GRCh38 · COSMIC v99


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Somatic ERCC2 mutations correlate with cisplatin sensitivity in muscle-invasive urothelial carcinoma.
Paper ID
Van Allen EM, Mouw KW, Kim P, Iyer G, Wagle N, Al-Ahmadie H, Zhu C, Ostrovnaya I, Kryukov GV, O'Connor KW, Sfakianos J, Garcia-Grossman I, Kim J, Guancial EA, Bambury R, Bahl S, Gupta N, Farlow D, Qu A, Signoretti S, Barletta JA, Reuter V, Boehm J, Lawrence M, Getz G, Kantoff P, Bochner BH, Choueiri TK, Bajorin DF, Solit DB, Gabriel S, D'Andrea A, Garraway LA and Rosenberg JE
Department of Medical Oncology, Dana-Farber Cancer Institute, Harvard Medical School, Boston, Massachusetts. Broad Institute of MIT and Harvard, Cambridge, Massachusetts.
Cancer discovery, 2014;4(10):1140-53
ISSN: 2159-8290
PMID: 25096233 (view at PubMed or Europe PMC)
Unlabelled: Cisplatin-based chemotherapy is the standard of care for patients with muscle-invasive urothelial carcinoma. Pathologic downstaging to pT0/pTis after neoadjuvant cisplatin-based chemotherapy is associated with improved survival, although molecular determinants of cisplatin response are incompletely understood. We performed whole-exome sequencing on pretreatment tumor and germline DNA from 50 patients with muscle-invasive urothelial carcinoma who received neoadjuvant cisplatin-based chemotherapy followed by cystectomy (25 pT0/pTis "responders," 25 pT2+ "nonresponders") to identify somatic mutations that occurred preferentially in responders. ERCC2, a nucleotide excision repair gene, was the only significantly mutated gene enriched in the cisplatin responders compared with nonresponders (q < 0.01). Expression of representative ERCC2 mutants in an ERCC2-deficient cell line failed to rescue cisplatin and UV sensitivity compared with wild-type ERCC2. The lack of normal ERCC2 function may contribute to cisplatin sensitivity in urothelial cancer, and somatic ERCC2 mutation status may inform cisplatin-containing regimen usage in muscle-invasive urothelial carcinoma.Significance: Somatic ERCC2 mutations correlate with complete response to cisplatin-based chemosensitivity in muscle-invasive urothelial carcinoma, and clinically identified mutations lead to cisplatin sensitivity in vitro. Nucleotide excision repair pathway defects may drive exceptional response to conventional chemotherapy.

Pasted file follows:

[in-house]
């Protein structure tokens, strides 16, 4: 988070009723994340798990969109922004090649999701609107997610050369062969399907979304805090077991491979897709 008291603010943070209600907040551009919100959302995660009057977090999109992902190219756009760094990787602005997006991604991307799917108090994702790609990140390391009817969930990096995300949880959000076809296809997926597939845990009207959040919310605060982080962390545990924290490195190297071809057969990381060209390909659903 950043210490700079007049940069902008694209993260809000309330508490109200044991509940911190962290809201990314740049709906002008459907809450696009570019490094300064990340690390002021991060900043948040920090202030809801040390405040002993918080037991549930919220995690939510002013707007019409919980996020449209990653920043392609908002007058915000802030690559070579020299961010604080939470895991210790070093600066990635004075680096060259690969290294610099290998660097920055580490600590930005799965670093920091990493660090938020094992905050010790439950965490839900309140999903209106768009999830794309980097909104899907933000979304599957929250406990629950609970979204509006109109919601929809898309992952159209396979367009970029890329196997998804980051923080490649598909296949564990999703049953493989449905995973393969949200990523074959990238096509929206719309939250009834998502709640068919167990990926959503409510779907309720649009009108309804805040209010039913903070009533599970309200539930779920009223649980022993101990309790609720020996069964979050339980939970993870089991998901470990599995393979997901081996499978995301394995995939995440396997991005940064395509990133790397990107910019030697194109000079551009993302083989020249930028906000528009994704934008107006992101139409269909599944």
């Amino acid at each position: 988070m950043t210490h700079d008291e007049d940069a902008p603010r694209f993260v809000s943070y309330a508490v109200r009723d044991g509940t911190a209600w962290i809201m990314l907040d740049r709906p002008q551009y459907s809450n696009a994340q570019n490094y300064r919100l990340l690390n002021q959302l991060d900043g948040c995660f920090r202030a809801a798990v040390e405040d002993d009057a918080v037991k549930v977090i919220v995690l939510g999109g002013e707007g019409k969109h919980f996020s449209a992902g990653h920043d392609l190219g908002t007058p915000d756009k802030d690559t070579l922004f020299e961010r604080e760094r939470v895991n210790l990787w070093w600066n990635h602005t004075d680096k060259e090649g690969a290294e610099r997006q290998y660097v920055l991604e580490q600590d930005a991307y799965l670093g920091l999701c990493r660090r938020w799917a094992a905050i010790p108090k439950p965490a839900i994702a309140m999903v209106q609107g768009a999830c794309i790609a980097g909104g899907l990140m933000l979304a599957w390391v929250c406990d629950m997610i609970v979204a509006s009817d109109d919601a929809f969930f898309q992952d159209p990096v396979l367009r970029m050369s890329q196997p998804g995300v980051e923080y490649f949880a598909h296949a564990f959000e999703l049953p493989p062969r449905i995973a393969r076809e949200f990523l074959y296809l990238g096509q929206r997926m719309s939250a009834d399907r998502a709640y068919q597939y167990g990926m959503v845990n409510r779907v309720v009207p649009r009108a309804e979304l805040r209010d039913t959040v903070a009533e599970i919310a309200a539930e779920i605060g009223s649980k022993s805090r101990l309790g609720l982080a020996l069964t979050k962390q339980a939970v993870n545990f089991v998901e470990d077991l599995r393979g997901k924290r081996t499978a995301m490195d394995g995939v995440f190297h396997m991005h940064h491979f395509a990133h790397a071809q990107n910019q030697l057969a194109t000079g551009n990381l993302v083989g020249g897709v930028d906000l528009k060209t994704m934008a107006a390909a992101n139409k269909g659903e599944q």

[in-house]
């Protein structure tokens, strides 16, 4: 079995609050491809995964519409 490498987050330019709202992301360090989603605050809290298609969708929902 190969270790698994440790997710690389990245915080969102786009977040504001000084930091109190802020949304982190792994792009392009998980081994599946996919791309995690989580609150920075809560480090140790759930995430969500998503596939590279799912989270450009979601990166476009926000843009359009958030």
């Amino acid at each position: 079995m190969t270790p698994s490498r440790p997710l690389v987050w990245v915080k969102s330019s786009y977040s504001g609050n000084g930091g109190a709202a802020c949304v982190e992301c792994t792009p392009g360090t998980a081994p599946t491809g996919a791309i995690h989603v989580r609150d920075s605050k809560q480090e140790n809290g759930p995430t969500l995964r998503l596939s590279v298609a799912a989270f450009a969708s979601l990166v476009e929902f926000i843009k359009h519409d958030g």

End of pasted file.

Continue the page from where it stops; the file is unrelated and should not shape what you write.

Paper Status